Holy Rosary Church

- foyer addition and improvements to existing church


Location: Bendigo, Victoria

Date: 2017


  • BDAV Commendation-Non Residential Design Alterations & Additions
  • NABD Best New/Alteration/Addition Public Building Design

Builder: Gerard K House PTY LTD

Photographer: Imagine Pictures

This contemporary addition to the church met the brief to transform the foyer into a light atrium. The new addition captures natural light, converting an old church into a radiant, airy and uplifting space. The minimalist finishes palette combined with the use of concrete pillars gives the building a new purposeful area that works as a transition between the congregation hall and the outside.
— Building Designers Association Victoria
A considered review of the building’s layout has resulted in a harmonious space that is simultaneously friendly and formal. The building’s bold structural forms and clever mix of materials create a distinctive presence on the street and the welcoming entrance presents a height and open interior to the community. The result will undoubtedly restore this building’s social position in the community.
— National Association Building Designers


“The existing church was very dark and without a central aisle, preventing it from hosting events such as traditional weddings or funerals. The design approach was to embrace the existing church building by utilising its unique footprint and maximising useable space. “Because the budget was a nonnegotiable – having been fundraised – the design sought to reuse as much of the existing material and structure, while keeping waste to a minimum,” explains Glenn.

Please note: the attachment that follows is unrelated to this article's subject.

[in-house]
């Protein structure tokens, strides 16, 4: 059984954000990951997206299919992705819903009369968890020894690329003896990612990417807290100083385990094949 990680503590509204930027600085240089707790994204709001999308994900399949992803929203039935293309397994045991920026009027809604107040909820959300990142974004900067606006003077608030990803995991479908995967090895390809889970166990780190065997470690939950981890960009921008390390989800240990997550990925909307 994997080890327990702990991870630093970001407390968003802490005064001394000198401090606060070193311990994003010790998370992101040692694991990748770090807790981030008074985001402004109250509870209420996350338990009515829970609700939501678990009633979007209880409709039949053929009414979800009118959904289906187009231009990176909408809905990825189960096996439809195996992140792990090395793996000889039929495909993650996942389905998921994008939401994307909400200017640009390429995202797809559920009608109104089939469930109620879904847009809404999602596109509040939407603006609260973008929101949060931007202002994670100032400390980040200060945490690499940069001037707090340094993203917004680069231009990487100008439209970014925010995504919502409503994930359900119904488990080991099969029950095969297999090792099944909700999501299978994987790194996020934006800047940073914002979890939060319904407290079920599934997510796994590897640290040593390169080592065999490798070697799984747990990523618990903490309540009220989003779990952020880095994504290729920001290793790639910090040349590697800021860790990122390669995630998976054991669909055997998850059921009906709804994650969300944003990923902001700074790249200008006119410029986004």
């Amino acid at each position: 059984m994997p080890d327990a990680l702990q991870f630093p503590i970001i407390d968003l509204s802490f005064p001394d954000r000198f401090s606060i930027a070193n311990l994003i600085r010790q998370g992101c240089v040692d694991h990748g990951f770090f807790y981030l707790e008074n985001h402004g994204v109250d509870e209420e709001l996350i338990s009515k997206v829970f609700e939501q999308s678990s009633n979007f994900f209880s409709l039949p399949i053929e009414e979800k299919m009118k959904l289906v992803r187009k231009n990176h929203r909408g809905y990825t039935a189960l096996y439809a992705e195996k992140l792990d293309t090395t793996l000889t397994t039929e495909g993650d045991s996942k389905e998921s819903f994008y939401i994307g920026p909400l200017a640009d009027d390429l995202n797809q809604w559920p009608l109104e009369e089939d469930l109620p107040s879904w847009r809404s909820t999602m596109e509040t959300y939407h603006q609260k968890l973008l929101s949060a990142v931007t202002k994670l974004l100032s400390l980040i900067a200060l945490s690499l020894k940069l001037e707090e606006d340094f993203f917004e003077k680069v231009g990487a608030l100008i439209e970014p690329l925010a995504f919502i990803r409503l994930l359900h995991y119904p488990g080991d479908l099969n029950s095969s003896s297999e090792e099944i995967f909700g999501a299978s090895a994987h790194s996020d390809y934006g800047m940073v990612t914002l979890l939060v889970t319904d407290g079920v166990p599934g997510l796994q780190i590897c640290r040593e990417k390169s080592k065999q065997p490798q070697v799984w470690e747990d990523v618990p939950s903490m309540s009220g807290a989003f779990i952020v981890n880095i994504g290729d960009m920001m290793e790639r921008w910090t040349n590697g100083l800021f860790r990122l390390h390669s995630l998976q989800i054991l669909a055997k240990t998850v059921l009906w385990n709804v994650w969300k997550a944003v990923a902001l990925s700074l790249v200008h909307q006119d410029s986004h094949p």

The exterior material palette includes glazing, concrete, steel and the original brick walls. The refined minimalist approach to the design gave the building clean lines and a simplicity appropriate to a place of worship. The rejuvenation saw full height glazing added to the entrance foyer, maximizing natural light throughout the building.

Internally the addition to the church has a striking design, with a raked ceiling with operable awning windows installed to assist with heat purging and cross ventilation. The interior design bears homage to the brutalist building with simple decoration. Textured and warming timber are used to contrast with the white and concrete interior palette. The light-filled foyer provides a place for the congregation to mingle following a service. A simple timber sculpture, on the ceiling, of a sea vessel’s hull draws inspiration from Christian imagery, the minimalistic form in keeping with the rest of the design.

The standout of the new design is the crucifix-shaped, cut-out frame that faces the road, doubling as signage and shelter for the main entrance. In keeping with the extensive reuse of materials, the cut-out cross has been utilised as a focal point in the building’s entrance.

In the end, the stunning transformation came in under budget and just shy of the priest’s retirement. “The feedback from the congregation is amazing,” concludes Glenn. “The area has really been transformed. The usage and patronage of the church has increased, with wedding season looking to be particularly busy!”